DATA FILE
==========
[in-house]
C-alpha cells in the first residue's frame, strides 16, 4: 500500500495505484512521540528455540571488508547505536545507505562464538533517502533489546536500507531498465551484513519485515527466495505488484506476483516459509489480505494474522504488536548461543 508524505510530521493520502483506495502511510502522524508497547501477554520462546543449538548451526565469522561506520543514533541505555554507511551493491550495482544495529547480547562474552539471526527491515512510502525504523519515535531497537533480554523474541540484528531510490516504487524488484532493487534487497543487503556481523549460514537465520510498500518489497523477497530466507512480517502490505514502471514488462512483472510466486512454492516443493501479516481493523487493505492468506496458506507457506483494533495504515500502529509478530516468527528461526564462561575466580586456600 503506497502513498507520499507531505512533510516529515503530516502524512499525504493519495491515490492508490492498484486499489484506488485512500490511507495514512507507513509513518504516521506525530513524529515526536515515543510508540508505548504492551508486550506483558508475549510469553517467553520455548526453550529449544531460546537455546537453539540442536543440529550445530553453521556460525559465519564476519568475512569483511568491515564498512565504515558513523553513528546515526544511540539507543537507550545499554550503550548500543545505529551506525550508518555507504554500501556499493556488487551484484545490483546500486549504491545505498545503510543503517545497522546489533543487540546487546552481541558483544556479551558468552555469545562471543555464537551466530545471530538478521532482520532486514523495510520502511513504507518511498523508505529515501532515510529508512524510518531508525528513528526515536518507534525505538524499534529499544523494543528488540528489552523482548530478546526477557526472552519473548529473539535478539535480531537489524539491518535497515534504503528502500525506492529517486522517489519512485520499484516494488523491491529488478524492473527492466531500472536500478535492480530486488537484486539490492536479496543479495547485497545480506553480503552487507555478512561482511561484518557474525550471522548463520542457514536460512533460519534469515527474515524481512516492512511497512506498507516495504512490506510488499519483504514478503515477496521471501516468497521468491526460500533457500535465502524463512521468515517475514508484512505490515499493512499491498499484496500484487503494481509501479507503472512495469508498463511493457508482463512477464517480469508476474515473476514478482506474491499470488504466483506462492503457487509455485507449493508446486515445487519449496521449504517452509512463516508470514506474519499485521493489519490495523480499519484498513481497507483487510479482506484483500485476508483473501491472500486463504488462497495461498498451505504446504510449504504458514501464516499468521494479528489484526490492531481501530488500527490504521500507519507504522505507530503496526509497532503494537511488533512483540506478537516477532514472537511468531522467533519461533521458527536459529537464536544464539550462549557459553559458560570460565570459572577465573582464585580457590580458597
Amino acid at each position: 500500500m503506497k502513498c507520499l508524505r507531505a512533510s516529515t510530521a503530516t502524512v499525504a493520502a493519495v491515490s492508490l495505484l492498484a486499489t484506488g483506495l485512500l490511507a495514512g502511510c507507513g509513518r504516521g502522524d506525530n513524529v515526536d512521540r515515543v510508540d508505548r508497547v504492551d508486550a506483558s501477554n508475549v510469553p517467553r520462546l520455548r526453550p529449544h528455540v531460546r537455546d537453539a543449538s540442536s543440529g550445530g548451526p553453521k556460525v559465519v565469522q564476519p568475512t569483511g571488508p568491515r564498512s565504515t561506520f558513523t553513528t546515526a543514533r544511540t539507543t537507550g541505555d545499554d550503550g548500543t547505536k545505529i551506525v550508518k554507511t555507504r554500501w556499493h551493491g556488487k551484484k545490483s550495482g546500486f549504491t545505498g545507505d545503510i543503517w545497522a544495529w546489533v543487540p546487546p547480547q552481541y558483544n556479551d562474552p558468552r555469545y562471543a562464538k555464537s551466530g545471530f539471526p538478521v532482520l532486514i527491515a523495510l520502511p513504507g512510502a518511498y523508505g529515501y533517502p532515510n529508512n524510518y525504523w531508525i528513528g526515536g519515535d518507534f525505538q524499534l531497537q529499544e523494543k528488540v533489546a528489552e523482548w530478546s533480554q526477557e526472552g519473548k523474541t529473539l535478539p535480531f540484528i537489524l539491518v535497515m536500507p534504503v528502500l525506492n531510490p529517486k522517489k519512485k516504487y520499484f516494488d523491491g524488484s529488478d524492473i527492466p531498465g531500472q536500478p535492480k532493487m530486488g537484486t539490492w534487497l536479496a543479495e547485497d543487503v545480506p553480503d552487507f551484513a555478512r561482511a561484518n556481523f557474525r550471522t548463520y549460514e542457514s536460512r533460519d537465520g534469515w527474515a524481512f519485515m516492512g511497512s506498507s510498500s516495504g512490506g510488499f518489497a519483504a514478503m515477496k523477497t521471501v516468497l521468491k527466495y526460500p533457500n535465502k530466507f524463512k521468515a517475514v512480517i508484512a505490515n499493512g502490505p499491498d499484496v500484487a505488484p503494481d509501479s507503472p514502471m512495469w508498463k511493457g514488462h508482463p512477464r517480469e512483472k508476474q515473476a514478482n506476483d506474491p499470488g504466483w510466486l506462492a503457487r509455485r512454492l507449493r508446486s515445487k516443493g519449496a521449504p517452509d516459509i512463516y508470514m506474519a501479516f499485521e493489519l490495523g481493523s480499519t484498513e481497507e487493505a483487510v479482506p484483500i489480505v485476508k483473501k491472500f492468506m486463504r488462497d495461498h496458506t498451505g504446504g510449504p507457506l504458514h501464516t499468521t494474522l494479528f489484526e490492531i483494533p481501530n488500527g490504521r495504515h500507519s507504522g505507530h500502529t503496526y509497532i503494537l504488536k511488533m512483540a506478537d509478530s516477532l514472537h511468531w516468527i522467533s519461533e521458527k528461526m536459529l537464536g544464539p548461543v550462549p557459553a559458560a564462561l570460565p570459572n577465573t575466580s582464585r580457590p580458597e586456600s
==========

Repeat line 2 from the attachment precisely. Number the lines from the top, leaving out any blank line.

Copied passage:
C-alpha cells in the first residue's frame, strides 16, 4: 500500500495505484512521540528455540571488508547505536545507505562464538533517502533489546536500507531498465551484513519485515527466495505488484506476483516459509489480505494474522504488536548461543 508524505510530521493520502483506495502511510502522524508497547501477554520462546543449538548451526565469522561506520543514533541505555554507511551493491550495482544495529547480547562474552539471526527491515512510502525504523519515535531497537533480554523474541540484528531510490516504487524488484532493487534487497543487503556481523549460514537465520510498500518489497523477497530466507512480517502490505514502471514488462512483472510466486512454492516443493501479516481493523487493505492468506496458506507457506483494533495504515500502529509478530516468527528461526564462561575466580586456600 503506497502513498507520499507531505512533510516529515503530516502524512499525504493519495491515490492508490492498484486499489484506488485512500490511507495514512507507513509513518504516521506525530513524529515526536515515543510508540508505548504492551508486550506483558508475549510469553517467553520455548526453550529449544531460546537455546537453539540442536543440529550445530553453521556460525559465519564476519568475512569483511568491515564498512565504515558513523553513528546515526544511540539507543537507550545499554550503550548500543545505529551506525550508518555507504554500501556499493556488487551484484545490483546500486549504491545505498545503510543503517545497522546489533543487540546487546552481541558483544556479551558468552555469545562471543555464537551466530545471530538478521532482520532486514523495510520502511513504507518511498523508505529515501532515510529508512524510518531508525528513528526515536518507534525505538524499534529499544523494543528488540528489552523482548530478546526477557526472552519473548529473539535478539535480531537489524539491518535497515534504503528502500525506492529517486522517489519512485520499484516494488523491491529488478524492473527492466531500472536500478535492480530486488537484486539490492536479496543479495547485497545480506553480503552487507555478512561482511561484518557474525550471522548463520542457514536460512533460519534469515527474515524481512516492512511497512506498507516495504512490506510488499519483504514478503515477496521471501516468497521468491526460500533457500535465502524463512521468515517475514508484512505490515499493512499491498499484496500484487503494481509501479507503472512495469508498463511493457508482463512477464517480469508476474515473476514478482506474491499470488504466483506462492503457487509455485507449493508446486515445487519449496521449504517452509512463516508470514506474519499485521493489519490495523480499519484498513481497507483487510479482506484483500485476508483473501491472500486463504488462497495461498498451505504446504510449504504458514501464516499468521494479528489484526490492531481501530488500527490504521500507519507504522505507530503496526509497532503494537511488533512483540506478537516477532514472537511468531522467533519461533521458527536459529537464536544464539550462549557459553559458560570460565570459572577465573582464585580457590580458597